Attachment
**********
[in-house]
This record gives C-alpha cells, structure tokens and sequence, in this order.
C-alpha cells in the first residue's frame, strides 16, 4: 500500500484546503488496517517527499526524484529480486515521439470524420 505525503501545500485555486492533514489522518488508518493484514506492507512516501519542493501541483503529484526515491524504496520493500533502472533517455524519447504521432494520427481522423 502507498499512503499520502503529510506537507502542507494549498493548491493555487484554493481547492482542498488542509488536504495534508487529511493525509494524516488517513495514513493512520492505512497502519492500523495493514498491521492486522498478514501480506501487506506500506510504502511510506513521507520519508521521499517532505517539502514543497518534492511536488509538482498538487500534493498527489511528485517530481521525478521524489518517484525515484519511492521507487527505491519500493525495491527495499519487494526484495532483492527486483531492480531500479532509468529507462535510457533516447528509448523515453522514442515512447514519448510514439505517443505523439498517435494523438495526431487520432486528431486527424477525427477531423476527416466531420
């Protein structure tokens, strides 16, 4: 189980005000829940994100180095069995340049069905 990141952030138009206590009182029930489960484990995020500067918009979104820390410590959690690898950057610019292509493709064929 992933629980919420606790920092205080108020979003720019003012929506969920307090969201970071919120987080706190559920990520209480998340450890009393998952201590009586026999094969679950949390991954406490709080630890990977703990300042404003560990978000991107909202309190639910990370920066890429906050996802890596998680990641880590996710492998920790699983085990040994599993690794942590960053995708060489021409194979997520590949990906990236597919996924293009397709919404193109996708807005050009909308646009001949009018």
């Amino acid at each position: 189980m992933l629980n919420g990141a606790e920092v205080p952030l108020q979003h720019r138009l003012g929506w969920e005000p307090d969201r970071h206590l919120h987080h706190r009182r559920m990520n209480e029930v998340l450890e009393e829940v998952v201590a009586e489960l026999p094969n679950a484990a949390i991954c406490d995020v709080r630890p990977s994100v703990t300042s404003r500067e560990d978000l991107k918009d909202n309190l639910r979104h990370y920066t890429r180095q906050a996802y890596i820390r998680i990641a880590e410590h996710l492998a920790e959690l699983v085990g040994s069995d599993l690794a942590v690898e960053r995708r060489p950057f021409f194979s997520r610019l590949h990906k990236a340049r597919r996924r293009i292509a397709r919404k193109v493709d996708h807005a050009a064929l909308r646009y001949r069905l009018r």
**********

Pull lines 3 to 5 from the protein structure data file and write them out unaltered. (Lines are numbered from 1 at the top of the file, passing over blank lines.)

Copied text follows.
C-alpha cells in the first residue's frame, strides 16, 4: 500500500484546503488496517517527499526524484529480486515521439470524420 505525503501545500485555486492533514489522518488508518493484514506492507512516501519542493501541483503529484526515491524504496520493500533502472533517455524519447504521432494520427481522423 502507498499512503499520502503529510506537507502542507494549498493548491493555487484554493481547492482542498488542509488536504495534508487529511493525509494524516488517513495514513493512520492505512497502519492500523495493514498491521492486522498478514501480506501487506506500506510504502511510506513521507520519508521521499517532505517539502514543497518534492511536488509538482498538487500534493498527489511528485517530481521525478521524489518517484525515484519511492521507487527505491519500493525495491527495499519487494526484495532483492527486483531492480531500479532509468529507462535510457533516447528509448523515453522514442515512447514519448510514439505517443505523439498517435494523438495526431487520432486528431486527424477525427477531423476527416466531420
């Protein structure tokens, strides 16, 4: 189980005000829940994100180095069995340049069905 990141952030138009206590009182029930489960484990995020500067918009979104820390410590959690690898950057610019292509493709064929 992933629980919420606790920092205080108020979003720019003012929506969920307090969201970071919120987080706190559920990520209480998340450890009393998952201590009586026999094969679950949390991954406490709080630890990977703990300042404003560990978000991107909202309190639910990370920066890429906050996802890596998680990641880590996710492998920790699983085990040994599993690794942590960053995708060489021409194979997520590949990906990236597919996924293009397709919404193109996708807005050009909308646009001949009018």
């Amino acid at each position: 189980m992933l629980n919420g990141a606790e920092v205080p952030l108020q979003h720019r138009l003012g929506w969920e005000p307090d969201r970071h206590l919120h987080h706190r009182r559920m990520n209480e029930v998340l450890e009393e829940v998952v201590a009586e489960l026999p094969n679950a484990a949390i991954c406490d995020v709080r630890p990977s994100v703990t300042s404003r500067e560990d978000l991107k918009d909202n309190l639910r979104h990370y920066t890429r180095q906050a996802y890596i820390r998680i990641a880590e410590h996710l492998a920790e959690l699983v085990g040994s069995d599993l690794a942590v690898e960053r995708r060489p950057f021409f194979s997520r610019l590949h990906k990236a340049r597919r996924r293009i292509a397709r919404k193109v493709d996708h807005a050009a064929l909308r646009y001949r069905l009018r």